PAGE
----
As shown in
As described above, the receiving component 106 can receive and/or access a command, or set of commands, written in a declarative data language. This command(s) can employ the expanded data content type “unstructured” to advise the data mining engine 102 of the unstructured data type. As well, the declarative data language (e.g., DMX) can include syntax for term extraction during querying using the DMX language.
As described herein, the subject novel innovation provides a mechanism to read and store unstructured data and a way to pass the data to resident algorithms as well as plug-in algorithms. In accordance therewith, the subject innovation can read data streams and convert them to a standard format that can be understood by an algorithm or group of algorithms. As such, the innovation enables access to the raw value for an attribute state.
Continuing with the aforementioned example, suppose the attribute is gender, the innovation enables this attribute to be conveyed as a zero or a one corresponding to male and female respectively or vice-versa. Currently, there is not a mechanism for algorithms to access raw states. This is particularly useful where the algorithm has to derive semantic information from the raw value of states. Therefore, the subject innovation includes an interface (e.g., 402 of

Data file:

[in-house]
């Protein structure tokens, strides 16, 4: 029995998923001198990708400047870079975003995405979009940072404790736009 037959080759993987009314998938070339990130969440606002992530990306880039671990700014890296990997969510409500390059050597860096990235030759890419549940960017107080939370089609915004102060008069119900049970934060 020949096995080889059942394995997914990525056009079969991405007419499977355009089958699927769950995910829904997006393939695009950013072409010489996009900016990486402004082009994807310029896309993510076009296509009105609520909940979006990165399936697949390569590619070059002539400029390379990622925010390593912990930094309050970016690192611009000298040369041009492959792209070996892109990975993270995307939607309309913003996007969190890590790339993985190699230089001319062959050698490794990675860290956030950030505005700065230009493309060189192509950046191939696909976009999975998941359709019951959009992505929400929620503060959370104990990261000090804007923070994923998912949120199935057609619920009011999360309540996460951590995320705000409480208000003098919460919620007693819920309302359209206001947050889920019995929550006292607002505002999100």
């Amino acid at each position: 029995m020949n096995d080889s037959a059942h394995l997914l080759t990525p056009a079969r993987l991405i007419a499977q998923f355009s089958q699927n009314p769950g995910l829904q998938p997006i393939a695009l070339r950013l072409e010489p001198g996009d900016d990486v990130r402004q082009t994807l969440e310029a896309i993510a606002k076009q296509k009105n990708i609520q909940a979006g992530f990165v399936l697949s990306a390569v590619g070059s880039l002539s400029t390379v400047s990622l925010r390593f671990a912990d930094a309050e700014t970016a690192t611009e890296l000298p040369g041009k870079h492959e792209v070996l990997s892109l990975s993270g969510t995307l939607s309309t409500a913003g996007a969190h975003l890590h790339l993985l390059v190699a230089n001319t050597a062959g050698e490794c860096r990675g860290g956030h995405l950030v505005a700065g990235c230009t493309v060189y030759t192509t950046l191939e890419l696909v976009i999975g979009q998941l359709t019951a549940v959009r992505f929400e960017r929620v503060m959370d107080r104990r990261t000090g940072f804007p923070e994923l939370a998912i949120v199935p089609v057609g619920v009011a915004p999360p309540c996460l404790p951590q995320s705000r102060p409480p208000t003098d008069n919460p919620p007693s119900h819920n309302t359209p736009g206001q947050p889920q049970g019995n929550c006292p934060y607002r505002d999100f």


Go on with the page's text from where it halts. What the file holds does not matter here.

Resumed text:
Following is an exemplary syntax for evaluating documents and extracting key terms or portions thereof. It is to be understood that, conventionally, this extraction process was previously included in the pre-processing step external to the data mining engine. The subject innovation can build this novel functionality into the language since the raw values and the mechanism(s) are resident within the engine. Therefore, the innovation can expose a mechanism that users can extract these key terms and query upon them from the language.
Below is an exemplary syntax that effects term extraction in accordance with an aspect of the innovation.
SELECT Predict(Category) FROM
DecisionTreesModel PREDICTION JOIN
OPENROWSET (‘...’, ’SELECT Id, CallLog FROM SourceTable’)
OPENROWSET (‘...’, ‘SELECT * from TermsToInclude’),
OPENROWSET (‘...’, ‘SELECT * from TermsToExclude’),
) As Input
On DecisionTreesModel.Terms.Keywords =
Similarly, in a disparate aspect, the system can employ particular syntax for performing term extraction and lookup through an SQL UDF (user-defined function). In operation, these terms can be used within a source query for the input rowset in a DMX prediction join, for example,
SELECT Predict (Category) FROM
DecisionTreesModel PREDICTION JOIN
OpenRowset(‘...’,’Select Id, ..’),